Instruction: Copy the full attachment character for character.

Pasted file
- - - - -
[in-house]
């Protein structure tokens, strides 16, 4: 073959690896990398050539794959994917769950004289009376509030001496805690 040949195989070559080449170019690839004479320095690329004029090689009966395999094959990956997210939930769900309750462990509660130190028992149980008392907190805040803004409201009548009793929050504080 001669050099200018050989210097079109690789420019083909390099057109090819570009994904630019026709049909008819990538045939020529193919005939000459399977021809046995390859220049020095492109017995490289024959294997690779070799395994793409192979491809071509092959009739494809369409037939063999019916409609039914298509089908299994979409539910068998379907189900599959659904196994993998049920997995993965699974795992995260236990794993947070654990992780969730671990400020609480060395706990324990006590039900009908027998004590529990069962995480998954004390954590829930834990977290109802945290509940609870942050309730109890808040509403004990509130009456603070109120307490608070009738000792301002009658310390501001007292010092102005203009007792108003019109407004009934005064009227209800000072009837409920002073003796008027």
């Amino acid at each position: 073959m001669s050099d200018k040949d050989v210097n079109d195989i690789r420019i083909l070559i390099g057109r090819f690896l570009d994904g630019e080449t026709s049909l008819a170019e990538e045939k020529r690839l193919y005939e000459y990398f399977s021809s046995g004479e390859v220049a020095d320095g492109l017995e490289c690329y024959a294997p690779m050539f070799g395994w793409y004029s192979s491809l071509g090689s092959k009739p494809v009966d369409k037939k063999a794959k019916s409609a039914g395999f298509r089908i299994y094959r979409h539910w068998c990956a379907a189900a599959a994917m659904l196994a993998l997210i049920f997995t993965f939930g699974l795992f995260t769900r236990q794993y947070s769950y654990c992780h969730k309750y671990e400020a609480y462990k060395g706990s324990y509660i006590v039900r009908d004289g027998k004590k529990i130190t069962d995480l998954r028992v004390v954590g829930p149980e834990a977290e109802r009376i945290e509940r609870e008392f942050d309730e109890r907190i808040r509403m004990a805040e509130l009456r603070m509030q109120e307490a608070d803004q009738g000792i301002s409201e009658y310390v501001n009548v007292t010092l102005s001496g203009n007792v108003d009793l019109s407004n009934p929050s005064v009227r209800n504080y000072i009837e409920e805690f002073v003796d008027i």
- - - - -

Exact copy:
[in-house]
């Protein structure tokens, strides 16, 4: 073959690896990398050539794959994917769950004289009376509030001496805690 040949195989070559080449170019690839004479320095690329004029090689009966395999094959990956997210939930769900309750462990509660130190028992149980008392907190805040803004409201009548009793929050504080 001669050099200018050989210097079109690789420019083909390099057109090819570009994904630019026709049909008819990538045939020529193919005939000459399977021809046995390859220049020095492109017995490289024959294997690779070799395994793409192979491809071509092959009739494809369409037939063999019916409609039914298509089908299994979409539910068998379907189900599959659904196994993998049920997995993965699974795992995260236990794993947070654990992780969730671990400020609480060395706990324990006590039900009908027998004590529990069962995480998954004390954590829930834990977290109802945290509940609870942050309730109890808040509403004990509130009456603070109120307490608070009738000792301002009658310390501001007292010092102005203009007792108003019109407004009934005064009227209800000072009837409920002073003796008027």
């Amino acid at each position: 073959m001669s050099d200018k040949d050989v210097n079109d195989i690789r420019i083909l070559i390099g057109r090819f690896l570009d994904g630019e080449t026709s049909l008819a170019e990538e045939k020529r690839l193919y005939e000459y990398f399977s021809s046995g004479e390859v220049a020095d320095g492109l017995e490289c690329y024959a294997p690779m050539f070799g395994w793409y004029s192979s491809l071509g090689s092959k009739p494809v009966d369409k037939k063999a794959k019916s409609a039914g395999f298509r089908i299994y094959r979409h539910w068998c990956a379907a189900a599959a994917m659904l196994a993998l997210i049920f997995t993965f939930g699974l795992f995260t769900r236990q794993y947070s769950y654990c992780h969730k309750y671990e400020a609480y462990k060395g706990s324990y509660i006590v039900r009908d004289g027998k004590k529990i130190t069962d995480l998954r028992v004390v954590g829930p149980e834990a977290e109802r009376i945290e509940r609870e008392f942050d309730e109890r907190i808040r509403m004990a805040e509130l009456r603070m509030q109120e307490a608070d803004q009738g000792i301002s409201e009658y310390v501001n009548v007292t010092l102005s001496g203009n007792v108003d009793l019109s407004n009934p929050s005064v009227r209800n504080y000072i009837e409920e805690f002073v003796d008027i």